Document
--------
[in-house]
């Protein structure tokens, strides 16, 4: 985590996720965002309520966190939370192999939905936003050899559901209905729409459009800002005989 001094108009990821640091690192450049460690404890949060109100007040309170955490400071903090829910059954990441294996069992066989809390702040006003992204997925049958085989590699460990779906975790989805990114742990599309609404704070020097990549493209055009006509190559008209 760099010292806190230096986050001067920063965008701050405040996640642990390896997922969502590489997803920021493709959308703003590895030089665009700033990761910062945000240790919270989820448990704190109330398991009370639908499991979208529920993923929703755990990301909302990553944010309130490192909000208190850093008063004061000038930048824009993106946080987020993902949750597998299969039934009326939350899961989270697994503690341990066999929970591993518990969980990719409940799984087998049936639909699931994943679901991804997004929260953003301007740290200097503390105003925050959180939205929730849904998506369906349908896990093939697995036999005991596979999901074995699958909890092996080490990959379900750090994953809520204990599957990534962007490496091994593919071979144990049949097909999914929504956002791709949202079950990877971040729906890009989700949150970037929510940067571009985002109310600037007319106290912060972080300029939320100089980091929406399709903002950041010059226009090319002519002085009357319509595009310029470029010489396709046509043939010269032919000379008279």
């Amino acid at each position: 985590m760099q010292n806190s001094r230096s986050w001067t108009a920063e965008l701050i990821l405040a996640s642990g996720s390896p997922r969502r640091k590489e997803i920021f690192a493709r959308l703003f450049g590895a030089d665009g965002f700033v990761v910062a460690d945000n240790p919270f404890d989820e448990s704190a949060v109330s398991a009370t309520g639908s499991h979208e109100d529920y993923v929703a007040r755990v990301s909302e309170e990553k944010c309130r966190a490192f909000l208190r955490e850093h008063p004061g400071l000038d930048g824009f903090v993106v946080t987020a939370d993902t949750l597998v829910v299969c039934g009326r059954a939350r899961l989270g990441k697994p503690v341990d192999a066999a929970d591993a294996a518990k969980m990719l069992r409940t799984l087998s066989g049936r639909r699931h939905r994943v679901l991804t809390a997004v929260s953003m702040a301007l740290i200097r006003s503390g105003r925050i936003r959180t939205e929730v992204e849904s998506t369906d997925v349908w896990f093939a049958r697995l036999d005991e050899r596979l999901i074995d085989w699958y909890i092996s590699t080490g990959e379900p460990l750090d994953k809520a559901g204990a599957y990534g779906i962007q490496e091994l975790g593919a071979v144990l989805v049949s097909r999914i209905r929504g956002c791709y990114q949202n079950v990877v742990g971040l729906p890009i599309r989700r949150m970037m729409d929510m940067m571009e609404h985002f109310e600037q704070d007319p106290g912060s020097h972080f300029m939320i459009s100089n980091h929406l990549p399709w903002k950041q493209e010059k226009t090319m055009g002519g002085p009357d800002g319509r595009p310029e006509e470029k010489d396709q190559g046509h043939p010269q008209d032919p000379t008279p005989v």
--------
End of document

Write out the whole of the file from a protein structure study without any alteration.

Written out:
[in-house]
């Protein structure tokens, strides 16, 4: 985590996720965002309520966190939370192999939905936003050899559901209905729409459009800002005989 001094108009990821640091690192450049460690404890949060109100007040309170955490400071903090829910059954990441294996069992066989809390702040006003992204997925049958085989590699460990779906975790989805990114742990599309609404704070020097990549493209055009006509190559008209 760099010292806190230096986050001067920063965008701050405040996640642990390896997922969502590489997803920021493709959308703003590895030089665009700033990761910062945000240790919270989820448990704190109330398991009370639908499991979208529920993923929703755990990301909302990553944010309130490192909000208190850093008063004061000038930048824009993106946080987020993902949750597998299969039934009326939350899961989270697994503690341990066999929970591993518990969980990719409940799984087998049936639909699931994943679901991804997004929260953003301007740290200097503390105003925050959180939205929730849904998506369906349908896990093939697995036999005991596979999901074995699958909890092996080490990959379900750090994953809520204990599957990534962007490496091994593919071979144990049949097909999914929504956002791709949202079950990877971040729906890009989700949150970037929510940067571009985002109310600037007319106290912060972080300029939320100089980091929406399709903002950041010059226009090319002519002085009357319509595009310029470029010489396709046509043939010269032919000379008279």
């Amino acid at each position: 985590m760099q010292n806190s001094r230096s986050w001067t108009a920063e965008l701050i990821l405040a996640s642990g996720s390896p997922r969502r640091k590489e997803i920021f690192a493709r959308l703003f450049g590895a030089d665009g965002f700033v990761v910062a460690d945000n240790p919270f404890d989820e448990s704190a949060v109330s398991a009370t309520g639908s499991h979208e109100d529920y993923v929703a007040r755990v990301s909302e309170e990553k944010c309130r966190a490192f909000l208190r955490e850093h008063p004061g400071l000038d930048g824009f903090v993106v946080t987020a939370d993902t949750l597998v829910v299969c039934g009326r059954a939350r899961l989270g990441k697994p503690v341990d192999a066999a929970d591993a294996a518990k969980m990719l069992r409940t799984l087998s066989g049936r639909r699931h939905r994943v679901l991804t809390a997004v929260s953003m702040a301007l740290i200097r006003s503390g105003r925050i936003r959180t939205e929730v992204e849904s998506t369906d997925v349908w896990f093939a049958r697995l036999d005991e050899r596979l999901i074995d085989w699958y909890i092996s590699t080490g990959e379900p460990l750090d994953k809520a559901g204990a599957y990534g779906i962007q490496e091994l975790g593919a071979v144990l989805v049949s097909r999914i209905r929504g956002c791709y990114q949202n079950v990877v742990g971040l729906p890009i599309r989700r949150m970037m729409d929510m940067m571009e609404h985002f109310e600037q704070d007319p106290g912060s020097h972080f300029m939320i459009s100089n980091h929406l990549p399709w903002k950041q493209e010059k226009t090319m055009g002519g002085p009357d800002g319509r595009p310029e006509e470029k010489d396709q190559g046509h043939p010269q008209d032919p000379t008279p005989v």